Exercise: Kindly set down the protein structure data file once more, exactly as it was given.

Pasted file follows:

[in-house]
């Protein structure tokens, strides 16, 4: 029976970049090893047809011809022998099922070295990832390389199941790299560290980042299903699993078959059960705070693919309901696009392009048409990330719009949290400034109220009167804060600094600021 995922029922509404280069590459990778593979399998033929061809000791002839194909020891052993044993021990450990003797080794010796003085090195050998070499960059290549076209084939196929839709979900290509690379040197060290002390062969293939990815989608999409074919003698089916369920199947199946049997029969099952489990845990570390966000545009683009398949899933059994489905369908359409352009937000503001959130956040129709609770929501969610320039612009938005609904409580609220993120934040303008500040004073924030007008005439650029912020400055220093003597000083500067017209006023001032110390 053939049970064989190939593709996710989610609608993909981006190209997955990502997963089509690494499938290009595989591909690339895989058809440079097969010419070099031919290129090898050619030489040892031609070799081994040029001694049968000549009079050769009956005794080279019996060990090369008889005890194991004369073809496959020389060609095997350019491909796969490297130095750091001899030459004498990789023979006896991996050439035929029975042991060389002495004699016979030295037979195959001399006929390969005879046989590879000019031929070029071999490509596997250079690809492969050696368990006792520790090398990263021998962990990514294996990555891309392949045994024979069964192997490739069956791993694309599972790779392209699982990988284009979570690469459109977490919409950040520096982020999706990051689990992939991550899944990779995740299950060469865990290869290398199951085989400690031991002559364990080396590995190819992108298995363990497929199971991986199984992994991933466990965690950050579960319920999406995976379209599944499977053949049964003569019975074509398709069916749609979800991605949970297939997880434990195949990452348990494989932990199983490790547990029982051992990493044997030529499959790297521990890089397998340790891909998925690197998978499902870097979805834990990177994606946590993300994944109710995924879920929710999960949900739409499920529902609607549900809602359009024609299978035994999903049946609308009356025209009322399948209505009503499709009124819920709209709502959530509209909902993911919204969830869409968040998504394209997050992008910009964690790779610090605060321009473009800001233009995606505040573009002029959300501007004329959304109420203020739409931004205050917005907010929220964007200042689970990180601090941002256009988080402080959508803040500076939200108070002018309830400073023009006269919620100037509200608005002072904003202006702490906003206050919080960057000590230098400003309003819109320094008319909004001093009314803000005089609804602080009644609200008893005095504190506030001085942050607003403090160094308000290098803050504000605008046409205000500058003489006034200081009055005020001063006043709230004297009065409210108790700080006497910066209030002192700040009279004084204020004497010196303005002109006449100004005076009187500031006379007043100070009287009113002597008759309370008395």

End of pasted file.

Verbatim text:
[in-house]
């Protein structure tokens, strides 16, 4: 029976970049090893047809011809022998099922070295990832390389199941790299560290980042299903699993078959059960705070693919309901696009392009048409990330719009949290400034109220009167804060600094600021 995922029922509404280069590459990778593979399998033929061809000791002839194909020891052993044993021990450990003797080794010796003085090195050998070499960059290549076209084939196929839709979900290509690379040197060290002390062969293939990815989608999409074919003698089916369920199947199946049997029969099952489990845990570390966000545009683009398949899933059994489905369908359409352009937000503001959130956040129709609770929501969610320039612009938005609904409580609220993120934040303008500040004073924030007008005439650029912020400055220093003597000083500067017209006023001032110390 053939049970064989190939593709996710989610609608993909981006190209997955990502997963089509690494499938290009595989591909690339895989058809440079097969010419070099031919290129090898050619030489040892031609070799081994040029001694049968000549009079050769009956005794080279019996060990090369008889005890194991004369073809496959020389060609095997350019491909796969490297130095750091001899030459004498990789023979006896991996050439035929029975042991060389002495004699016979030295037979195959001399006929390969005879046989590879000019031929070029071999490509596997250079690809492969050696368990006792520790090398990263021998962990990514294996990555891309392949045994024979069964192997490739069956791993694309599972790779392209699982990988284009979570690469459109977490919409950040520096982020999706990051689990992939991550899944990779995740299950060469865990290869290398199951085989400690031991002559364990080396590995190819992108298995363990497929199971991986199984992994991933466990965690950050579960319920999406995976379209599944499977053949049964003569019975074509398709069916749609979800991605949970297939997880434990195949990452348990494989932990199983490790547990029982051992990493044997030529499959790297521990890089397998340790891909998925690197998978499902870097979805834990990177994606946590993300994944109710995924879920929710999960949900739409499920529902609607549900809602359009024609299978035994999903049946609308009356025209009322399948209505009503499709009124819920709209709502959530509209909902993911919204969830869409968040998504394209997050992008910009964690790779610090605060321009473009800001233009995606505040573009002029959300501007004329959304109420203020739409931004205050917005907010929220964007200042689970990180601090941002256009988080402080959508803040500076939200108070002018309830400073023009006269919620100037509200608005002072904003202006702490906003206050919080960057000590230098400003309003819109320094008319909004001093009314803000005089609804602080009644609200008893005095504190506030001085942050607003403090160094308000290098803050504000605008046409205000500058003489006034200081009055005020001063006043709230004297009065409210108790700080006497910066209030002192700040009279004084204020004497010196303005002109006449100004005076009187500031006379007043100070009287009113002597008759309370008395």